(click the image to the left for a larger view of the spring flood outlook)
While many around our region were raving about the 80 degree weather as of late (so weird...), I think I could hear the groans and grunts coming from every ski resort in the northeast. It is really rough to hear about many of the ski resorts wrapping up for the season so soon! Maple sugar producers also joined in on those grunts. The latest stretch of summery weather is just the latest oddity of this anything but "normal" winter here in the northeast.
On the flipside, there is some really good news that will come from the lack of snow this lame winter season... here me out.
According to NOAA, the risk of major spring flooding is low for the first time in 4 years. Due to the low snowfall amounts, and the mild spells throughout the course of the winter gradually melting snow, nowhere in the country is currently at risk of major springtime flooding. This is great news after devastating flooding due to snow melt and heavy rain last spring for us here locally, as well as many parts of the Midwest.
"We're not forecasting a repeat of recent historic and prolonged flooding in the central and northern U.S., and that is a relief," said Laura Furgione, deputy director, NOAA's National Weather Service. "The severity of any flooding this year will be driven by rainfall more so than the melting of the current snow pack."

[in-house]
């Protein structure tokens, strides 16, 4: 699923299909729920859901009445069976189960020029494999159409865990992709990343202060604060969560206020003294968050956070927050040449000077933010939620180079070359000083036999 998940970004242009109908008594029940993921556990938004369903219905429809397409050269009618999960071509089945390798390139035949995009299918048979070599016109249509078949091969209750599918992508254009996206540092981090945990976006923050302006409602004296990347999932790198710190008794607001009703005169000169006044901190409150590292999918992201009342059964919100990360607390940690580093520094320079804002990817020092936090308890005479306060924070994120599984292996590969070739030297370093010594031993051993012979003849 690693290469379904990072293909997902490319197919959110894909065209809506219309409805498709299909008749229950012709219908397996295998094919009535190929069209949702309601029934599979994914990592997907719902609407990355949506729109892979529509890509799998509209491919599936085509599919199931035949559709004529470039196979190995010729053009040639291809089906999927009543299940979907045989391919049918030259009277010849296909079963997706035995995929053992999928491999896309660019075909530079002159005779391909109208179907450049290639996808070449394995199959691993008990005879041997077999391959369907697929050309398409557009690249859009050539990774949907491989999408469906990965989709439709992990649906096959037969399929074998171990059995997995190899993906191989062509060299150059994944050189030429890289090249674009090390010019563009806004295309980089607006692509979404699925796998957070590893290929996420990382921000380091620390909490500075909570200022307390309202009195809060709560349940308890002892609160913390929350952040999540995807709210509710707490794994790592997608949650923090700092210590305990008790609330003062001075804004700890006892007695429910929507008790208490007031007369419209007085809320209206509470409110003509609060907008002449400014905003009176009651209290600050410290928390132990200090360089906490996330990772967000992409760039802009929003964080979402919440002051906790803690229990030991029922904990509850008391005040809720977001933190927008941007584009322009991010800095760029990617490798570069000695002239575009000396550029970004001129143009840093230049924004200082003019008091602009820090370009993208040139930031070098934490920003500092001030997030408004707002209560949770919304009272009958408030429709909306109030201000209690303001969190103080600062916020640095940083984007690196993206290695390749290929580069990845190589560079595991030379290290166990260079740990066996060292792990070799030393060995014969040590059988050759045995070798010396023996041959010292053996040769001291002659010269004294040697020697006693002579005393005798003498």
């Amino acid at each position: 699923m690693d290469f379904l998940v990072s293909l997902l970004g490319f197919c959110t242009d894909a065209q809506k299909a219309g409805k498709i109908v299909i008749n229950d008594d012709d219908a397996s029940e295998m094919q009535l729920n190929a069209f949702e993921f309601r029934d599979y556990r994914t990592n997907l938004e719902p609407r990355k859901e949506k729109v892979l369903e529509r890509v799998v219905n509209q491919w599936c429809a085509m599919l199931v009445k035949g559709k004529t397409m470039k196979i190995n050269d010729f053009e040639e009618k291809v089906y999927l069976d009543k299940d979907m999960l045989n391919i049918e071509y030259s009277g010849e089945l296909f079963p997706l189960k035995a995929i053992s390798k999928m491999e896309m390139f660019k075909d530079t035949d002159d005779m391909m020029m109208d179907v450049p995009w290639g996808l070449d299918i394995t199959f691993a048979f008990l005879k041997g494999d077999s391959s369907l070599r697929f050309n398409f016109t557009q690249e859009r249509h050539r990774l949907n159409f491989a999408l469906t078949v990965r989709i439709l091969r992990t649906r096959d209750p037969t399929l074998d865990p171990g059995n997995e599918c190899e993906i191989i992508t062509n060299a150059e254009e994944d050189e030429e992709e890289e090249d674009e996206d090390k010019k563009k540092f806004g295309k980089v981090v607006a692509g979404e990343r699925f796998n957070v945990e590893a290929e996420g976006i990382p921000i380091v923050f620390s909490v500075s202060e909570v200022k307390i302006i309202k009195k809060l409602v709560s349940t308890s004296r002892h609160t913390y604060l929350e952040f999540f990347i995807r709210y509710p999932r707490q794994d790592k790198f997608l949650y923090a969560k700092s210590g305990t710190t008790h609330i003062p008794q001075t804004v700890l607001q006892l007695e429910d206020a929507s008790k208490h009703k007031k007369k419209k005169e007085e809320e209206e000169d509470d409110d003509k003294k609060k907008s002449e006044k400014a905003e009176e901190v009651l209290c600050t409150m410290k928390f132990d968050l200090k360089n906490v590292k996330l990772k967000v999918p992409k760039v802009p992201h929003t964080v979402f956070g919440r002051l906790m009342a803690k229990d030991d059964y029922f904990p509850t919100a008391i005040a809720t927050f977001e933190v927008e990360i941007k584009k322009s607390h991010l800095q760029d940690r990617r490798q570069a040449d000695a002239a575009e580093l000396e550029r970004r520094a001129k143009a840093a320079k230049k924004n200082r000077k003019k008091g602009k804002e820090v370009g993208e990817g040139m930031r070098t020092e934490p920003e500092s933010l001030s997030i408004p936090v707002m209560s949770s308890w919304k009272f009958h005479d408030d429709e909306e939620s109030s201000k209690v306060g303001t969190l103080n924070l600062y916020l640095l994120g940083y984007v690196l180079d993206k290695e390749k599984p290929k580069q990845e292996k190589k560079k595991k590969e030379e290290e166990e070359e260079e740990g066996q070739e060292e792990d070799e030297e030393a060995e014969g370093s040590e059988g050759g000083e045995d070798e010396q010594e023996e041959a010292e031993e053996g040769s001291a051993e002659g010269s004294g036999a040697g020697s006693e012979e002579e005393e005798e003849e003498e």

The Ohio River basin including portions of Illinois, Indiana, and Kentucky, along with parts of Louisiana and Mississippi are the only areas with an above-normal risk of flooding as soil moisture and river levels are currently above normal. Additionally, odds favor above-average April rainfall for the Ohio River basin.
River and stream water levels are normal to below normal for most of the country and there is less snow pack than in previous years. As a result, there is a normal flood risk from the Northeast, through the mid-Atlantic, across most of the northern Plains and into the Northwest. However, heavy spring rainfall can lead to flooding at any time, even in areas where overall risk is considered at or even below normal.